As house officers, we focused not on populations of patients, but on the few (although at the time it seemed like the many) patients on the wards, floors, and units that we covered. We attended lectures to learn how we might better help the patients directly under our care. Private practices were built one patient at a time, one family at a time. Every patient interaction offered a potential surprise or pitfall, and therefore required our complete attention. Since the most important patient that we would see is the one we were currently treating, all of our skills and energy had to be focused there.

Research and the Population Perspective

The patient-perspective remains preeminent for good and undeniable reasons. Examining, identifying and treating the patient for his or her benefit alone is a tremendous burden for which we are disciplined and trained. We should not turn our faces from this challenge.

 Yet the principles of research are different from those of the medical practice. In fact, many physicians believe that in order to understand research tenets, they must embrace concepts that they have been specifically trained to shun.

One example of this disconnect between research and medical practice principles is the concept of the “average” patient. The average blood pressure produced by the active group in a clinical trial may be only two or three mm/Hg lower than in the control group, a finding heralded as an important advance by the research community. However, physicians treating patients in the community are not impressed with the change, asking how a 2-3 mm Hg reduction could possible matter in a patient where the daily stresses of work and family living generate changes in blood pressure that are more significant.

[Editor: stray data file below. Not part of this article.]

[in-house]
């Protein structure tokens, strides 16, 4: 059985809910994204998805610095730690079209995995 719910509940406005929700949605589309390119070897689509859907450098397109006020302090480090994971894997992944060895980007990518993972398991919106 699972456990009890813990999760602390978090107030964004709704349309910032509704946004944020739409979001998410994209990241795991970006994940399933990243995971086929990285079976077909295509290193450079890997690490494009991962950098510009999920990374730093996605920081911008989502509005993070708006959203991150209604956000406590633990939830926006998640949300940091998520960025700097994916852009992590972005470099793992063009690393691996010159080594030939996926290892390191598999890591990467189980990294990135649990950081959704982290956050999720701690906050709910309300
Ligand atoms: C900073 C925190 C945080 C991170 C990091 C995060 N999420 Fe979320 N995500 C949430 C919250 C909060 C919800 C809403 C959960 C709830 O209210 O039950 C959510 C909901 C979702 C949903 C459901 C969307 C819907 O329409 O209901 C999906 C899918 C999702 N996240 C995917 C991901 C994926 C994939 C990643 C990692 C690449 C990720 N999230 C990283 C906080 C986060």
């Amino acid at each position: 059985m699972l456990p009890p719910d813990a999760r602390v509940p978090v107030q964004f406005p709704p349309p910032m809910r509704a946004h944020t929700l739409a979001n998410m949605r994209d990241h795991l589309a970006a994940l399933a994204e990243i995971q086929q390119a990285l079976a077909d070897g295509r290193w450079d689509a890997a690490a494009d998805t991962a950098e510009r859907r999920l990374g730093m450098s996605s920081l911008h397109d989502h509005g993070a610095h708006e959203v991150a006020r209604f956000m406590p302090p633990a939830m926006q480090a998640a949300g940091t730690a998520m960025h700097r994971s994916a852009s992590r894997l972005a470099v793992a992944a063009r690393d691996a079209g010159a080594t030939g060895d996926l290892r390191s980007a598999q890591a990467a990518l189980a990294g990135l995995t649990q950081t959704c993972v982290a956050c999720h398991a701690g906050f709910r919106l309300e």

Another confusing message for the physicians laboring to understand research issues is the concept of variability. Treating physicians clearly understand that patients are very different from one another, unique in an infinite number of ways. We take this into account, adjusting the patient’s visit schedule in accordance with the patient’s stability or our concerns.[2] We never think of modifying variability. Yet, researchers become experts at controlling, adjusting, or even removing variability.

The difference between the two groups of workers is perspective. Physician views develop from the patient-based perspective, while researchers are commonly population-based. Each perspective uses different tools because their goal’s are different.

[1] For me, it was an adult, deaf-mute male at North Shore Hospital on Long Island, New York, in March 1976.

[2] The simple, often mocked monitory “call me in the morning,” is a maneuver acknowledging that the doctor, not knowing in precise detail what will happen to the patient, insists on new informa